Obesity has become an epidemic of modern world. Although 6 mutations in the leptin gene have been found to be associated with congenital leptin deficiency, leptin gene polymorphism has not been studied in adult morbidly obese and severely lean individuals. This study involves comparison of obese and lean individuals. In this research leptin gene mutations were studied in both morbidly obese and severely lean adults. Studied individuals belong to Punjab, region of Pakistan. Present study included 25 consenting morbidly obese (BMI>30 kg/m2) and 25 severely lean (BMI<18 kg/m2) individuals from Punjab, Pakistan. By using organic method DNA extracted and PCR was done to amplify leptin gene with the help of specific primers. The sequence of leptin gene was analyzed by using SSCP, heteroduplex analysis and automated Sanger sequencing. No genetic mutation was detected in leptin gene in studied morbidly obese and severely lean individuals. The result suggested that in Pakistani population leptin gene may not be a major cause for obesity and leanness. Other genetics as well as environmental factors may be involved.
 
Keywords

Congenital leptin deficiency; SSCP; Heteroduplex analysis; BMI; Genetics and environmental factors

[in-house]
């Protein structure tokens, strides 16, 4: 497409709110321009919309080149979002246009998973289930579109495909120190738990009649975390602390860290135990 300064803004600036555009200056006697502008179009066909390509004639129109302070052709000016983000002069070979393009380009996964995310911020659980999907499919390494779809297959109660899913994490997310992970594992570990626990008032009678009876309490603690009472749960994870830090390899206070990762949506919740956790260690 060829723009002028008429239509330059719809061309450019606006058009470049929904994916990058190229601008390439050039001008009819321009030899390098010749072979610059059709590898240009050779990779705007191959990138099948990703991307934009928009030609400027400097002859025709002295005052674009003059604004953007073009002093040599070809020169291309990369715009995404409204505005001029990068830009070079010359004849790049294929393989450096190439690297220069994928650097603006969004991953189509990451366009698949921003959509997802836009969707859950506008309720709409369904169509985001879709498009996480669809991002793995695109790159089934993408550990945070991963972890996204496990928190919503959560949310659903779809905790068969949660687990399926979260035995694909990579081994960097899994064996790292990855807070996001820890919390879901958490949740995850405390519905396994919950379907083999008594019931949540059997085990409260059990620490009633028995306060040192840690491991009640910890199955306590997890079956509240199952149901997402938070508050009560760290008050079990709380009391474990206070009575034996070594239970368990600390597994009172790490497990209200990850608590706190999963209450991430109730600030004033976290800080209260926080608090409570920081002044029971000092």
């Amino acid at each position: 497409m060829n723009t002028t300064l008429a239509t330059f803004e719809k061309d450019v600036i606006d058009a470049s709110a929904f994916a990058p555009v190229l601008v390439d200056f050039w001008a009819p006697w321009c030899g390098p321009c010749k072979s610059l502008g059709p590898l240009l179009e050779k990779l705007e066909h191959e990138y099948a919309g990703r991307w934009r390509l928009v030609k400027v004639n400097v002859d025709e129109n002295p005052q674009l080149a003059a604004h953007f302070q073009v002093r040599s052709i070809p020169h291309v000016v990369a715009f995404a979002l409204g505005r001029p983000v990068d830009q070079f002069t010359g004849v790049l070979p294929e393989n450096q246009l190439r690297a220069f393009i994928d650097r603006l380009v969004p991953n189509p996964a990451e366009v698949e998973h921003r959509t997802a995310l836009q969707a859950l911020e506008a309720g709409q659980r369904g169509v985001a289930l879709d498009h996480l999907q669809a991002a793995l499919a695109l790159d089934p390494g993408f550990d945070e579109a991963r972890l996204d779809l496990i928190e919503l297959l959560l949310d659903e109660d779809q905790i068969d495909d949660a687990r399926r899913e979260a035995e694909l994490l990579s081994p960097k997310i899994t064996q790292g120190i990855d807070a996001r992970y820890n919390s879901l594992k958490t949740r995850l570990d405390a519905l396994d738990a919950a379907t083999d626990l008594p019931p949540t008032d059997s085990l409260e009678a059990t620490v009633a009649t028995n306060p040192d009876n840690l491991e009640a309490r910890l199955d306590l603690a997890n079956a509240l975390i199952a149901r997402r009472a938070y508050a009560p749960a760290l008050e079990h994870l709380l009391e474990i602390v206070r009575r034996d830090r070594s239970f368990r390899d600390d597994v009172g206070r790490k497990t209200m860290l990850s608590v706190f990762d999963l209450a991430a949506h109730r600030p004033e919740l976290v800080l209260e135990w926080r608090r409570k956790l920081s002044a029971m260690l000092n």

Introduction

Whether a person is obese or lean is determined by Body Mass Index which is abbreviated as “BMI”. If BMI of the individual exceeds from 30 kg/m2 then person is considered to be obese and lean when less than 18 kg/m2 (World Health Organization, 2000). Leptin protein codes for a 167 amino acids, finally processed into the 146 amino acids [1]. It is a 16-kDa protein secreted by white adipocytes and dominantly have major role in the body weight regulation [2,3]. Another name of the leptin gene is Ob gene. It is located on chromosome no. 7 its cytogenetic location is 7q31.3. In lean adults it circulates in the body range 5-15 ng/mL [4].

Almost 40 chemicals are present for the behavior control in the brain. These chemicals are called neurotransmitters. 12 out of 40 have been found to control eating behavior. Leptin is one of these neurotransmitters. This neurotransmitter signals to the brain mainly in the hypothalamus, when a person stops to eat to maintain his BMI (www.loop.com/%7Ebkrentzman/obesity/genetics.html). Sequence of amino acids of the leptin protein is highly conserved among species so rare chance that mutation will be present in this gene. There is a 67% sequence homology among species [5]. Activity of this gene is started after binding with a receptor known as Leptin Receptor (LEPR). Due to alternative splicing of LEPR, six different isoforms formed. These isoforms are LEPRa, LEPRb, LEPRc, LEPRd, LEPRe and LEPRf. Only the LEPRb is the important and longest isoform that have the capacity of strong signaling so defect in signaling cause severe obesity [6].